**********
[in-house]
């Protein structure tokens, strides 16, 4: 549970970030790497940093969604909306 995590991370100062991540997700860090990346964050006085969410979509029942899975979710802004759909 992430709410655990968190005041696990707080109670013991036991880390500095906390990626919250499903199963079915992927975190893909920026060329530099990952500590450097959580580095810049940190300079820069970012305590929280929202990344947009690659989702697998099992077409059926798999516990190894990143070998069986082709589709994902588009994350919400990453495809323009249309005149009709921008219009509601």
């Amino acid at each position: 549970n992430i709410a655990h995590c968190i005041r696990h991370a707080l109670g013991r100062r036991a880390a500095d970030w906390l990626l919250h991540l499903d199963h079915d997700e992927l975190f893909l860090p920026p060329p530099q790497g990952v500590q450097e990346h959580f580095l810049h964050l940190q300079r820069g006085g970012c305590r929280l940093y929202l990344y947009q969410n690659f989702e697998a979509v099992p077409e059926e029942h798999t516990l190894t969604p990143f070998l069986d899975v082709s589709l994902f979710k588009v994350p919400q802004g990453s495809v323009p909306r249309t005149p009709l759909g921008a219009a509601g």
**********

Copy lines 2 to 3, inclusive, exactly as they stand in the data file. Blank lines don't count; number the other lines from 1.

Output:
């Protein structure tokens, strides 16, 4: 549970970030790497940093969604909306 995590991370100062991540997700860090990346964050006085969410979509029942899975979710802004759909 992430709410655990968190005041696990707080109670013991036991880390500095906390990626919250499903199963079915992927975190893909920026060329530099990952500590450097959580580095810049940190300079820069970012305590929280929202990344947009690659989702697998099992077409059926798999516990190894990143070998069986082709589709994902588009994350919400990453495809323009249309005149009709921008219009509601």
């Amino acid at each position: 549970n992430i709410a655990h995590c968190i005041r696990h991370a707080l109670g013991r100062r036991a880390a500095d970030w906390l990626l919250h991540l499903d199963h079915d997700e992927l975190f893909l860090p920026p060329p530099q790497g990952v500590q450097e990346h959580f580095l810049h964050l940190q300079r820069g006085g970012c305590r929280l940093y929202l990344y947009q969410n690659f989702e697998a979509v099992p077409e059926e029942h798999t516990l190894t969604p990143f070998l069986d899975v082709s589709l994902f979710k588009v994350p919400q802004g990453s495809v323009p909306r249309t005149p009709l759909g921008a219009a509601g």